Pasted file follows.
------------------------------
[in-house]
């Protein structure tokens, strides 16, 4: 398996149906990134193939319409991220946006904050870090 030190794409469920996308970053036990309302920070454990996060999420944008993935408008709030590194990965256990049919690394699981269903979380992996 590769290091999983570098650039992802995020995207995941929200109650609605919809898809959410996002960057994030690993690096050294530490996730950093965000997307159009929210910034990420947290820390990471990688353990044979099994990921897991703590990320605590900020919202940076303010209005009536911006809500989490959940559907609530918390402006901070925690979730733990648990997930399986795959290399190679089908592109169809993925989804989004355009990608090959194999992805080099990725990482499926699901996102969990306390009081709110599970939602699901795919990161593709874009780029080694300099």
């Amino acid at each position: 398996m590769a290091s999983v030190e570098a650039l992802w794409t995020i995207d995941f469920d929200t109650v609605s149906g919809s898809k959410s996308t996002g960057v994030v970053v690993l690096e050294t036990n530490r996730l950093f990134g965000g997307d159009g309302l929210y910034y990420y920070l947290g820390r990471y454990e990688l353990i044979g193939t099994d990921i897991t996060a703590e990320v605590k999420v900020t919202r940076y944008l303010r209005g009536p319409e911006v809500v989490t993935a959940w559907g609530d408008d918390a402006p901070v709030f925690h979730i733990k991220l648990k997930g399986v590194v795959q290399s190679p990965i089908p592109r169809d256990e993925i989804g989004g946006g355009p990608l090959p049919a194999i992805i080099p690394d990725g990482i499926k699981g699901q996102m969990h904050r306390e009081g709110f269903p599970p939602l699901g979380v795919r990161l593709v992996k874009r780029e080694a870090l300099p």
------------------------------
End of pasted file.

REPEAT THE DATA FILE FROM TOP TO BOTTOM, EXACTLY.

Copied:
[in-house]
């Protein structure tokens, strides 16, 4: 398996149906990134193939319409991220946006904050870090 030190794409469920996308970053036990309302920070454990996060999420944008993935408008709030590194990965256990049919690394699981269903979380992996 590769290091999983570098650039992802995020995207995941929200109650609605919809898809959410996002960057994030690993690096050294530490996730950093965000997307159009929210910034990420947290820390990471990688353990044979099994990921897991703590990320605590900020919202940076303010209005009536911006809500989490959940559907609530918390402006901070925690979730733990648990997930399986795959290399190679089908592109169809993925989804989004355009990608090959194999992805080099990725990482499926699901996102969990306390009081709110599970939602699901795919990161593709874009780029080694300099």
């Amino acid at each position: 398996m590769a290091s999983v030190e570098a650039l992802w794409t995020i995207d995941f469920d929200t109650v609605s149906g919809s898809k959410s996308t996002g960057v994030v970053v690993l690096e050294t036990n530490r996730l950093f990134g965000g997307d159009g309302l929210y910034y990420y920070l947290g820390r990471y454990e990688l353990i044979g193939t099994d990921i897991t996060a703590e990320v605590k999420v900020t919202r940076y944008l303010r209005g009536p319409e911006v809500v989490t993935a959940w559907g609530d408008d918390a402006p901070v709030f925690h979730i733990k991220l648990k997930g399986v590194v795959q290399s190679p990965i089908p592109r169809d256990e993925i989804g989004g946006g355009p990608l090959p049919a194999i992805i080099p690394d990725g990482i499926k699981g699901q996102m969990h904050r306390e009081g709110f269903p599970p939602l699901g979380v795919r990161l593709v992996k874009r780029e080694a870090l300099p």